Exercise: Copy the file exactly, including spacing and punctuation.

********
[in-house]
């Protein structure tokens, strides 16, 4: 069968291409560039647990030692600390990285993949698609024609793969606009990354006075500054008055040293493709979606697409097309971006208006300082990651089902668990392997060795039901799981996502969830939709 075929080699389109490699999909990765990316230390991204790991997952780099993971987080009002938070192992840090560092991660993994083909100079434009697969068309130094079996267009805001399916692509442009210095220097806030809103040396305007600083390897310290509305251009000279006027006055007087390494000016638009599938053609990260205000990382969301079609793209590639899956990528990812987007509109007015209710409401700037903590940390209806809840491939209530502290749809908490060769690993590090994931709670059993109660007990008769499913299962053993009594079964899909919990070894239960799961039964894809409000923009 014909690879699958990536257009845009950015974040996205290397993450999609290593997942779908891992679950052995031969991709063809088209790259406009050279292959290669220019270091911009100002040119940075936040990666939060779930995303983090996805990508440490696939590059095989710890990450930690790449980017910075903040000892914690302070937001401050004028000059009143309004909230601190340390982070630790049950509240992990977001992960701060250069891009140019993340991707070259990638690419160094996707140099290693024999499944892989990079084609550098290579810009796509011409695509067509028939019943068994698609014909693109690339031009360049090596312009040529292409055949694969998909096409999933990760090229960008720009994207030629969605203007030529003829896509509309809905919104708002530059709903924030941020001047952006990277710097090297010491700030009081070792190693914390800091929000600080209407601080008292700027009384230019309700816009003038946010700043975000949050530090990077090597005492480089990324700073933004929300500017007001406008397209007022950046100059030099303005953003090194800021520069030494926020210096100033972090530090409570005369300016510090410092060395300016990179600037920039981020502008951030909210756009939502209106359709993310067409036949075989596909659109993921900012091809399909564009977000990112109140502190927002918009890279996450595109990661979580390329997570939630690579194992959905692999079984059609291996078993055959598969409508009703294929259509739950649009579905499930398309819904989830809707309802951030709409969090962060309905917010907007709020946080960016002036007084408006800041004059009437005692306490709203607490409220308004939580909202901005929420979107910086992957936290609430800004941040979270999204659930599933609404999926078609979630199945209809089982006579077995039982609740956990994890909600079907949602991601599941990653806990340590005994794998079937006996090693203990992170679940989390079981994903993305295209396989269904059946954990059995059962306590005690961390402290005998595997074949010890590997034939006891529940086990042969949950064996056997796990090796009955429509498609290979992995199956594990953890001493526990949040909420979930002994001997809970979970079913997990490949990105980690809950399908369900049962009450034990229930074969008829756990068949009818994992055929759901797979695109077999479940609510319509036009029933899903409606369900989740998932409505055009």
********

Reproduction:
[in-house]
């Protein structure tokens, strides 16, 4: 069968291409560039647990030692600390990285993949698609024609793969606009990354006075500054008055040293493709979606697409097309971006208006300082990651089902668990392997060795039901799981996502969830939709 075929080699389109490699999909990765990316230390991204790991997952780099993971987080009002938070192992840090560092991660993994083909100079434009697969068309130094079996267009805001399916692509442009210095220097806030809103040396305007600083390897310290509305251009000279006027006055007087390494000016638009599938053609990260205000990382969301079609793209590639899956990528990812987007509109007015209710409401700037903590940390209806809840491939209530502290749809908490060769690993590090994931709670059993109660007990008769499913299962053993009594079964899909919990070894239960799961039964894809409000923009 014909690879699958990536257009845009950015974040996205290397993450999609290593997942779908891992679950052995031969991709063809088209790259406009050279292959290669220019270091911009100002040119940075936040990666939060779930995303983090996805990508440490696939590059095989710890990450930690790449980017910075903040000892914690302070937001401050004028000059009143309004909230601190340390982070630790049950509240992990977001992960701060250069891009140019993340991707070259990638690419160094996707140099290693024999499944892989990079084609550098290579810009796509011409695509067509028939019943068994698609014909693109690339031009360049090596312009040529292409055949694969998909096409999933990760090229960008720009994207030629969605203007030529003829896509509309809905919104708002530059709903924030941020001047952006990277710097090297010491700030009081070792190693914390800091929000600080209407601080008292700027009384230019309700816009003038946010700043975000949050530090990077090597005492480089990324700073933004929300500017007001406008397209007022950046100059030099303005953003090194800021520069030494926020210096100033972090530090409570005369300016510090410092060395300016990179600037920039981020502008951030909210756009939502209106359709993310067409036949075989596909659109993921900012091809399909564009977000990112109140502190927002918009890279996450595109990661979580390329997570939630690579194992959905692999079984059609291996078993055959598969409508009703294929259509739950649009579905499930398309819904989830809707309802951030709409969090962060309905917010907007709020946080960016002036007084408006800041004059009437005692306490709203607490409220308004939580909202901005929420979107910086992957936290609430800004941040979270999204659930599933609404999926078609979630199945209809089982006579077995039982609740956990994890909600079907949602991601599941990653806990340590005994794998079937006996090693203990992170679940989390079981994903993305295209396989269904059946954990059995059962306590005690961390402290005998595997074949010890590997034939006891529940086990042969949950064996056997796990090796009955429509498609290979992995199956594990953890001493526990949040909420979930002994001997809970979970079913997990490949990105980690809950399908369900049962009450034990229930074969008829756990068949009818994992055929759901797979695109077999479940609510319509036009029933899903409606369900989740998932409505055009």